[extropy-chat] Moral relativism

Bryan Moss bryan.moss at dsl.pipex.com
Sun May 8 00:17:44 UTC 2005

Damien Broderick wrote:

> I see that people keep responding to the question by referring to 
> "keeping the baby" versus killing it, disposing of it, adopting it 
> out. I find this extraordinary. There was no baby in the original 
> thought experiment. There was a (presumably only just) pregnant girl. 
> The question of abortion in this instance has to do with whether or 
> not to retain a small embryo with the potential to become a baby, and 
> then a child, and then an adult, and then an old person. We might as 
> well talk about the girl's quandary being whether or not to kill a 
> wise old grandparent, because if she remains pregnant that's probably 
> what the clump of cells in her uterus will eventually turn out to be. 
> But it's not yet. And it's not a baby yet.

The quandary concerns whether she wants a baby, does it not?  If she has 
an abortion, it will be because she doesn't want a baby, not because she 
doesn't want an embryo.

I understand what you're saying and why you're saying it - a lot of 
anti-abortion rhetoric tries to blur the distinction between foetus and 
child - but I'm not sure "keep the baby" is wrong in this context.

> Certain moralists will claim that it is because it has human DNA; or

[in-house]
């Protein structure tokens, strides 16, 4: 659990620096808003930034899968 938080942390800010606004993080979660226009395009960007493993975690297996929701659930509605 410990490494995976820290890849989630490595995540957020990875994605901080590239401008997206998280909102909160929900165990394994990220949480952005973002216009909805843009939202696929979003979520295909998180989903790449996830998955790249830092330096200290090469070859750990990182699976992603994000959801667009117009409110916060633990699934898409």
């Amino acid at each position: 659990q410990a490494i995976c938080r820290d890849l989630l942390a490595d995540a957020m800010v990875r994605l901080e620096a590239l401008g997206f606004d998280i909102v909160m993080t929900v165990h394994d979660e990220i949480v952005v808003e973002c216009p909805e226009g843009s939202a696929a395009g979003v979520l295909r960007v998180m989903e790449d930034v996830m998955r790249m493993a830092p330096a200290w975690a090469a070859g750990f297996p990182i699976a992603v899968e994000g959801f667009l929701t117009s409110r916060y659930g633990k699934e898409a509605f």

> more probably, because it has a complete and fully developed 
> nonmaterial soul embedded in it or associated with it or something. 
> The first claim seems to me a grotesquely reductive misunderstanding 
> of what it is to be a human person. The second might seem to deal with 
> objective reality, but I know of no empirical yardstick for testing it.

I don't think it's quite that simple.  Morality is concerned primarily 
with counterfactuals.  The girl, for example, on considering an 
abortion, will probably be considering things like the first few years 
of the potential child's life, perhaps even the 18 years of 
responsibility, and, at a stretch, the potential adult.  She's thinking 
about more than the foetus.  None of this seems unusual to me.

Here's a thought experiment (and I apologise for the subject matter, I'm 
not trying to suggest any equivalence between murder and abortion):  We 
say that it's unethical to kill a man.  We believe that this is true 
even when he's sleeping, even though he won't be enjoying life or 
contributing to society until the morning.  Are we concerned here with 
the man's potential?  I'd say no.  That seems too metaphysical to me.  
Is it something *actual* about him?  We can simply say he's a man, but 
that doesn't seem specific enough.  He has hopes, dreams, and a sense of 
dignity, perhaps, but does that mean we can catch him on a off day?  
Perhaps we can say, "if he was awake now he would object."  But that 
just seems like more of the same thing.  As does, say, considering the 
situation in functionalist terms: he has moral agency, a diginity 
module, whatever.

Anyway, to get back to reality, I'm not sure saying "that's potential" 
and "that's actual" is really a good way to reject or accept moral 
claims.  I tend to naturalism in matters of philosophy.  I feel like I 
can reject the anti-abortionist who talks of a soul because I can reject 
the soul just fine.  And I'll hypothesise that those who speak of 
"potential" would disappear with that controversy.  But if they didn't, 
I'm not sure how to respond.  All of our moral intuitions seem shot 
through with possibility, consequence, counterfactuals; how do we 
distinguish the good from the bad?


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